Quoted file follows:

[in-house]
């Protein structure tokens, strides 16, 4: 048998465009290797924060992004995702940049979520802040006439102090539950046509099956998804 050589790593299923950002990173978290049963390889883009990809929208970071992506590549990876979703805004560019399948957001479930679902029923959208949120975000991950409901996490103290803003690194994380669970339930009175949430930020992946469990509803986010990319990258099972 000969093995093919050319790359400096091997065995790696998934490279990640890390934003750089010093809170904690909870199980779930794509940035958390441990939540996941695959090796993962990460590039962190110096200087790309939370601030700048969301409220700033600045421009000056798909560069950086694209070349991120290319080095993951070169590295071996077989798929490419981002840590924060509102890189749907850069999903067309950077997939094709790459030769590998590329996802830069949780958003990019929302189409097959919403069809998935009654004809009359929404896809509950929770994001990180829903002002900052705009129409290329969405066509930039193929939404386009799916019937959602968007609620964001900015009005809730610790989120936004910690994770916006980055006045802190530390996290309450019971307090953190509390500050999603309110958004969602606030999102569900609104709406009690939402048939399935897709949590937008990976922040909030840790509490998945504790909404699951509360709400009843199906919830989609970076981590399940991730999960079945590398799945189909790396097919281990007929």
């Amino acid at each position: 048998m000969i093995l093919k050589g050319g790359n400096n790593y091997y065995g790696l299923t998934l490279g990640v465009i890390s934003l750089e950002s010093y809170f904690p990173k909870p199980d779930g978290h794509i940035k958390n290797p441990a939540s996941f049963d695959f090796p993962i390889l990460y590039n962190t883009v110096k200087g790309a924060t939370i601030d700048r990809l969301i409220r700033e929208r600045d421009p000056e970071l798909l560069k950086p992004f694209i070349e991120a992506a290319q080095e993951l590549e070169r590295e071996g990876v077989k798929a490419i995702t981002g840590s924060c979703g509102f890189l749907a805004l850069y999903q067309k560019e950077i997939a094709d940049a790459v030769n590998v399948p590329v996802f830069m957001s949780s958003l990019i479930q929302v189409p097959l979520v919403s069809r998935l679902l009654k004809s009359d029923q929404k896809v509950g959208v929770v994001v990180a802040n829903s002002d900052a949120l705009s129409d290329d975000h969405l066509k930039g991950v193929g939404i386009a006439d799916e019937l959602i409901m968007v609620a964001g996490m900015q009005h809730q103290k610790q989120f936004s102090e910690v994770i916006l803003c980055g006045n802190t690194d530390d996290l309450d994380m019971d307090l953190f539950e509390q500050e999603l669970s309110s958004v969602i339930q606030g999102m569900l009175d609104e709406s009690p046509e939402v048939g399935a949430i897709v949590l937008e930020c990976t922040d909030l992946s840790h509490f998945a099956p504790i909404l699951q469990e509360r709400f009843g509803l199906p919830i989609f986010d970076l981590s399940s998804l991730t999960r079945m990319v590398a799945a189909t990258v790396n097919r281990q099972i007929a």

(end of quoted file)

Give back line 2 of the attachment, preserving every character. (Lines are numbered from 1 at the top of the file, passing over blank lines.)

């Protein structure tokens, strides 16, 4: 048998465009290797924060992004995702940049979520802040006439102090539950046509099956998804 050589790593299923950002990173978290049963390889883009990809929208970071992506590549990876979703805004560019399948957001479930679902029923959208949120975000991950409901996490103290803003690194994380669970339930009175949430930020992946469990509803986010990319990258099972 000969093995093919050319790359400096091997065995790696998934490279990640890390934003750089010093809170904690909870199980779930794509940035958390441990939540996941695959090796993962990460590039962190110096200087790309939370601030700048969301409220700033600045421009000056798909560069950086694209070349991120290319080095993951070169590295071996077989798929490419981002840590924060509102890189749907850069999903067309950077997939094709790459030769590998590329996802830069949780958003990019929302189409097959919403069809998935009654004809009359929404896809509950929770994001990180829903002002900052705009129409290329969405066509930039193929939404386009799916019937959602968007609620964001900015009005809730610790989120936004910690994770916006980055006045802190530390996290309450019971307090953190509390500050999603309110958004969602606030999102569900609104709406009690939402048939399935897709949590937008990976922040909030840790509490998945504790909404699951509360709400009843199906919830989609970076981590399940991730999960079945590398799945189909790396097919281990007929």